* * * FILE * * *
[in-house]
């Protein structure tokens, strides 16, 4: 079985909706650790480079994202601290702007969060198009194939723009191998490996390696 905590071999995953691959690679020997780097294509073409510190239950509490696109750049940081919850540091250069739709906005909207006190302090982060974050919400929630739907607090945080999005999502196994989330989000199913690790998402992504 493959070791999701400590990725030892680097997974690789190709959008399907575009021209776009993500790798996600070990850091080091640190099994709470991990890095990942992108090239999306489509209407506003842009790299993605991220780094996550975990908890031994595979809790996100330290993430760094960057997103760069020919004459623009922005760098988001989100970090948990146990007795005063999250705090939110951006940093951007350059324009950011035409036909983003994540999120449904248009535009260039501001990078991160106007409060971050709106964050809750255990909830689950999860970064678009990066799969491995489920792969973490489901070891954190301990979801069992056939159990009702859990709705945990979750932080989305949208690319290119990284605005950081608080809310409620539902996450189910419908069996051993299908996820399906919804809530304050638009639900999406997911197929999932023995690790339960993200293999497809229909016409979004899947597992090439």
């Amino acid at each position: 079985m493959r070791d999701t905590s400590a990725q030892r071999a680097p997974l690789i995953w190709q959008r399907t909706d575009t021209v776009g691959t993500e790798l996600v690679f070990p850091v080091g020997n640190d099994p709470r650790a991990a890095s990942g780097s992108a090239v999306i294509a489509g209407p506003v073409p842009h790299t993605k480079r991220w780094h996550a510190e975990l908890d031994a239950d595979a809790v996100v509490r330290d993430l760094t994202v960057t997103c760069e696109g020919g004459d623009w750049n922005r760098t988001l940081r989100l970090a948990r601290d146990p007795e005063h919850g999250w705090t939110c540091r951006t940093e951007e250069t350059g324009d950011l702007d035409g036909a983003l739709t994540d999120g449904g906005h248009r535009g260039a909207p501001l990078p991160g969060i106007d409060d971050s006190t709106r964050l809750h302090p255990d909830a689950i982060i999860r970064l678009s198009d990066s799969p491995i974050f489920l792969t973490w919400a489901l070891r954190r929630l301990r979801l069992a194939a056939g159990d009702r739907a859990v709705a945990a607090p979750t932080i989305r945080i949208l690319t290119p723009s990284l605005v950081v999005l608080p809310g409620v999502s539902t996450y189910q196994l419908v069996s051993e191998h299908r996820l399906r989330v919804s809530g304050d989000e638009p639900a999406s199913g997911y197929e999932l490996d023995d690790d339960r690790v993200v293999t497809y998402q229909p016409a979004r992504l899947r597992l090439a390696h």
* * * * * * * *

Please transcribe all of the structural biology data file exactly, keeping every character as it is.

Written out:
[in-house]
């Protein structure tokens, strides 16, 4: 079985909706650790480079994202601290702007969060198009194939723009191998490996390696 905590071999995953691959690679020997780097294509073409510190239950509490696109750049940081919850540091250069739709906005909207006190302090982060974050919400929630739907607090945080999005999502196994989330989000199913690790998402992504 493959070791999701400590990725030892680097997974690789190709959008399907575009021209776009993500790798996600070990850091080091640190099994709470991990890095990942992108090239999306489509209407506003842009790299993605991220780094996550975990908890031994595979809790996100330290993430760094960057997103760069020919004459623009922005760098988001989100970090948990146990007795005063999250705090939110951006940093951007350059324009950011035409036909983003994540999120449904248009535009260039501001990078991160106007409060971050709106964050809750255990909830689950999860970064678009990066799969491995489920792969973490489901070891954190301990979801069992056939159990009702859990709705945990979750932080989305949208690319290119990284605005950081608080809310409620539902996450189910419908069996051993299908996820399906919804809530304050638009639900999406997911197929999932023995690790339960993200293999497809229909016409979004899947597992090439």
């Amino acid at each position: 079985m493959r070791d999701t905590s400590a990725q030892r071999a680097p997974l690789i995953w190709q959008r399907t909706d575009t021209v776009g691959t993500e790798l996600v690679f070990p850091v080091g020997n640190d099994p709470r650790a991990a890095s990942g780097s992108a090239v999306i294509a489509g209407p506003v073409p842009h790299t993605k480079r991220w780094h996550a510190e975990l908890d031994a239950d595979a809790v996100v509490r330290d993430l760094t994202v960057t997103c760069e696109g020919g004459d623009w750049n922005r760098t988001l940081r989100l970090a948990r601290d146990p007795e005063h919850g999250w705090t939110c540091r951006t940093e951007e250069t350059g324009d950011l702007d035409g036909a983003l739709t994540d999120g449904g906005h248009r535009g260039a909207p501001l990078p991160g969060i106007d409060d971050s006190t709106r964050l809750h302090p255990d909830a689950i982060i999860r970064l678009s198009d990066s799969p491995i974050f489920l792969t973490w919400a489901l070891r954190r929630l301990r979801l069992a194939a056939g159990d009702r739907a859990v709705a945990a607090p979750t932080i989305r945080i949208l690319t290119p723009s990284l605005v950081v999005l608080p809310g409620v999502s539902t996450y189910q196994l419908v069996s051993e191998h299908r996820l399906r989330v919804s809530g304050d989000e638009p639900a999406s199913g997911y197929e999932l490996d023995d690790d339960r690790v993200v293999t497809y998402q229909p016409a979004r992504l899947r597992l090439a390696h």